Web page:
Suffolk County Executive Steve Bellone Inaugurated

David M. Schwartz

Suffolk County Executive Steve Bellone was sworn in for a second term Wednesday, promising to press for major redevelopment projects to make the county attractive to young people.
Bellone, with his wife Tracy next to him and their three small children with their hands on their family Bible, took the oath of office administered by Gov. Andrew M. Cuomo at Suffolk Community College’s Brentwood campus.

Sen. Charles Schumer (D-N.Y.), Rep. Steve Israel (D-Huntington) and State Comptroller Tom DiNapoli also spoke.
Bellone touted achievements of his first four years in office and promised to push for projects that spur economic growth.
“Four years ago we took over a government deeply divided and in many ways paralyzed, unable to resolve issues and move forward,” Bellone said in a 30-minute speech to about 400 people.

He noted that the county has reduced its workforce by 1,100 employees, privatized health clinics, is in the process of selling the John J. Foley nursing home in Yaphank, and merged the offices of the county treasurer and comptroller.
Bellone enters his second term following an easy electoral victory and with a strong Democratic majority in the county Legislature.
But he also alluded to recent turmoil in the county police department. Former top uniformed officer James Burke is in federal custody, facing charges he beat a Smithtown man and orchestrated a cover-up.
“For those questioning the status of the department you should know that we have put an outstanding leadership team in place,” he said, mentioning former federal prosecutor Tim Sini, a former aide and his nominee for police commissioner.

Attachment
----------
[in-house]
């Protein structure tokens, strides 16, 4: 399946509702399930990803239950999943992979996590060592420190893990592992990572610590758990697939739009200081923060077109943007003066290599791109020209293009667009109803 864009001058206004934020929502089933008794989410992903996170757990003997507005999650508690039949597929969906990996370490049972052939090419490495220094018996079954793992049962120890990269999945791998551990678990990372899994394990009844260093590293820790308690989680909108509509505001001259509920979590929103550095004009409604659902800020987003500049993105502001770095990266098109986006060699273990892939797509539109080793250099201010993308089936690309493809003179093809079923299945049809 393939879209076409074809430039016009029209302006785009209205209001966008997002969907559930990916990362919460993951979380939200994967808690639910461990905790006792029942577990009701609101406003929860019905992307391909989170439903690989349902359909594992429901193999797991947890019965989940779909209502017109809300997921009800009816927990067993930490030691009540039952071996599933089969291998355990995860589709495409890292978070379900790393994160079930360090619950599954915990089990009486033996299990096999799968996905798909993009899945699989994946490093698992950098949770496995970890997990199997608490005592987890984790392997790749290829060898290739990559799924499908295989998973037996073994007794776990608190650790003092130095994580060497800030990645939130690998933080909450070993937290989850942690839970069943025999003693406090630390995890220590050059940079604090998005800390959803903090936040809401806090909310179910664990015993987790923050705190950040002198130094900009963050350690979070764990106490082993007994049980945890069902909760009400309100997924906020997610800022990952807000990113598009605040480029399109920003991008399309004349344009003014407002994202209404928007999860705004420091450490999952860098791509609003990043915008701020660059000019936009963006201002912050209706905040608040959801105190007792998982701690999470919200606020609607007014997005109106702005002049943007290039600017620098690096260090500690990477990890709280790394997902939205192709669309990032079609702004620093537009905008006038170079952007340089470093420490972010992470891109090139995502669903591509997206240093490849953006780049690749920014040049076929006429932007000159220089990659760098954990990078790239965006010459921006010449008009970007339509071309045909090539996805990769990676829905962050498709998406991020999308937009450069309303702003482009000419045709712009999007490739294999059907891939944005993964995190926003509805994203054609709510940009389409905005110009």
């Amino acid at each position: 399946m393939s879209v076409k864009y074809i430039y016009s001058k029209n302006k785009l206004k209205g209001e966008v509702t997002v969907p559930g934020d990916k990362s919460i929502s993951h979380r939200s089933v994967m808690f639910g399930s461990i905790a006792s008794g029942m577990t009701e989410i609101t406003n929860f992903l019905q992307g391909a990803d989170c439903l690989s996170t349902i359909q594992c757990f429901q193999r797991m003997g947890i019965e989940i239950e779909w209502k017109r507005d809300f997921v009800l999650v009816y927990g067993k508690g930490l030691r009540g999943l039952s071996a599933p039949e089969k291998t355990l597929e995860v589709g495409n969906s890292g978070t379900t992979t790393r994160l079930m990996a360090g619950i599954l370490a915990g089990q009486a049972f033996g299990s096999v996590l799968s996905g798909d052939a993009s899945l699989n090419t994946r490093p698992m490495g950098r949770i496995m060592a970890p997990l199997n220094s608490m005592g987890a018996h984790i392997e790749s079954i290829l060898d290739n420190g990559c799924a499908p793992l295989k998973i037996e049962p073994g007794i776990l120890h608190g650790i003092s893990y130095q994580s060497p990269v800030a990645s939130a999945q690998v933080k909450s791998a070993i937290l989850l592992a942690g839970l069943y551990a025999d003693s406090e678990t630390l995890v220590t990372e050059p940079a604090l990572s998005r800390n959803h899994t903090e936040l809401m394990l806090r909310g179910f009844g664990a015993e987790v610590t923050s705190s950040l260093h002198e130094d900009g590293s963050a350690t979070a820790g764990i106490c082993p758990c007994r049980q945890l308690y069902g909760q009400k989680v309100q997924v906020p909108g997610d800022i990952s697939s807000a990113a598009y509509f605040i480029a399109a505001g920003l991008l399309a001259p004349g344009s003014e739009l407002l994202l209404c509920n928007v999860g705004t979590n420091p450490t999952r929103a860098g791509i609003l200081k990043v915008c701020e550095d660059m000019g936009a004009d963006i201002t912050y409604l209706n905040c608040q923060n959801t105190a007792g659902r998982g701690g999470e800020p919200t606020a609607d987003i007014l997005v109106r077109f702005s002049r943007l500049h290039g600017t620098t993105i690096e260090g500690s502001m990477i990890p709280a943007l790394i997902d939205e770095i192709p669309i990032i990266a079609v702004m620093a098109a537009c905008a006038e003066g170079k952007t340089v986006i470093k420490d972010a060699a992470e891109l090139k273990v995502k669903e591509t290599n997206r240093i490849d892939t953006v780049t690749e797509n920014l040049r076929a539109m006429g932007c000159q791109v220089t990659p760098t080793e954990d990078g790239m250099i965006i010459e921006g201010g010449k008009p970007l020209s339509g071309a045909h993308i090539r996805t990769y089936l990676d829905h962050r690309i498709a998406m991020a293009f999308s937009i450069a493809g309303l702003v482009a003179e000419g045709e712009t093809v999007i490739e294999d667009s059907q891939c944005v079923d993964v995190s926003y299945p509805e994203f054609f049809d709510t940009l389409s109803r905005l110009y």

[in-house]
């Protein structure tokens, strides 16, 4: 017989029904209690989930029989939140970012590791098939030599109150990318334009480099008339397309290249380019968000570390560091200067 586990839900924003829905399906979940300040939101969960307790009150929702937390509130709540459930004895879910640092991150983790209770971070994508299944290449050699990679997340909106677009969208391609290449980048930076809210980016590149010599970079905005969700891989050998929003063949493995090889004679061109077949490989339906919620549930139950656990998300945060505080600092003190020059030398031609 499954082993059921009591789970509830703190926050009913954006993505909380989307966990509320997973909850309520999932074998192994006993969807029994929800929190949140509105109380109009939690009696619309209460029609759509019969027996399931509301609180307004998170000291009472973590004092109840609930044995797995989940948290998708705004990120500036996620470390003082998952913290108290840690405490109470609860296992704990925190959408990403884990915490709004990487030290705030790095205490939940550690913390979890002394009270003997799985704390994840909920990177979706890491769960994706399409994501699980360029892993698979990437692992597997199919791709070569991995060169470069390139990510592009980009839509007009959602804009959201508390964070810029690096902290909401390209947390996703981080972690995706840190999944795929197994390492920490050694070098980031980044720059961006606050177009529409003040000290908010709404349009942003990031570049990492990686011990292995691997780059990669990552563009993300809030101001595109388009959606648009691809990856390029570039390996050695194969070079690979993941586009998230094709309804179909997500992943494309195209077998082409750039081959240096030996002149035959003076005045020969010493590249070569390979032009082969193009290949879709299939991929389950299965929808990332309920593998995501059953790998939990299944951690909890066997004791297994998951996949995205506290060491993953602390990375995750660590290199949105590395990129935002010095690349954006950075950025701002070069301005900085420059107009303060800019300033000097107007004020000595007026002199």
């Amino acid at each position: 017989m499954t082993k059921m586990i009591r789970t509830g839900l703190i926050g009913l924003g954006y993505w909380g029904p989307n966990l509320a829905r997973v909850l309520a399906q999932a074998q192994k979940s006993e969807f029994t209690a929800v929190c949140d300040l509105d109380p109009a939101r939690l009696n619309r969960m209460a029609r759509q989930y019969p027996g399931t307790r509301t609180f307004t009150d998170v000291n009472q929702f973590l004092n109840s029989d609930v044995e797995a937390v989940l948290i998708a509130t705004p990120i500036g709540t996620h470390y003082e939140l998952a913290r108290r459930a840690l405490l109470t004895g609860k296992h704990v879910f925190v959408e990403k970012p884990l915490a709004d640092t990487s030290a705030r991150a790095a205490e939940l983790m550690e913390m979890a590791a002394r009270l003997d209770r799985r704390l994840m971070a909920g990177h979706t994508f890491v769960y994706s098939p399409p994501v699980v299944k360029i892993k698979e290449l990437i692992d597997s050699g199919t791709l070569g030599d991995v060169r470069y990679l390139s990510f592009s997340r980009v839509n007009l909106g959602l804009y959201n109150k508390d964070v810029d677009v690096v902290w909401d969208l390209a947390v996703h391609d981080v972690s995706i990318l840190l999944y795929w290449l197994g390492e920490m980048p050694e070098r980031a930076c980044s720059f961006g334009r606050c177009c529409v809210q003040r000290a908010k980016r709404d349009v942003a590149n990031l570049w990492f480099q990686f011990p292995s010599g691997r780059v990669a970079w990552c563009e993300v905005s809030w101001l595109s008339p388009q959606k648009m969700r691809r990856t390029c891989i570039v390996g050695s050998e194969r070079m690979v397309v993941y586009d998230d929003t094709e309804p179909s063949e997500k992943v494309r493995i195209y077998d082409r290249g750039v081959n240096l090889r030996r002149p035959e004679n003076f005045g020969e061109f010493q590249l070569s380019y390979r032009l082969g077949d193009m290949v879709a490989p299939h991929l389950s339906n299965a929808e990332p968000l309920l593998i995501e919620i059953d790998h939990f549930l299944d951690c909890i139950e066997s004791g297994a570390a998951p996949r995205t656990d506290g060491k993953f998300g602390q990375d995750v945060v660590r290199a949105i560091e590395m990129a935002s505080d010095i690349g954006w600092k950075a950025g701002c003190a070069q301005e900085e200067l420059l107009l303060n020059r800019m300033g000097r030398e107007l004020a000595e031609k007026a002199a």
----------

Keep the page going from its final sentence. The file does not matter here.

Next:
He said he would “not tolerate abuse of power from any level of government” but warned critics not to try to take political advantage to “tarnish” the entire department.

Cuomo praised Bellone for keeping property taxes under the two percent state cap and for backing projects such as Wyandanch Rising.

Cuomo also recalled working with Bellone during natural disasters, including Superstorm Sandy in 2012. “When I looked into his eyes, I saw intelligence, I saw integrity, I saw courage and I saw a leader,” Cuomo said of Bellone.
Bellone called efforts to keep and attract young people to Suffolk “the great work of our time and what we must be judged by.”
He vowed to “push forward projects,” including a transportation network to connect academic and economic centers such as Stony Brook University, Brookhaven National Laboratory and Cold Spring Laboratory with local downtowns.
About 60 Suffolk deputy sheriffs appeared at the ceremony to protest the lack of a union contract for the past six years.

Members of the Deputy Sheriff Police Benevolent Association hollered at Bellone, calling him a “criminal” and “corrupt” as he and his family walked in.
Bellone ignored the group. County spokesman Justin Meyers said “we’ll not be bullied into making a bad deal for taxpayers.”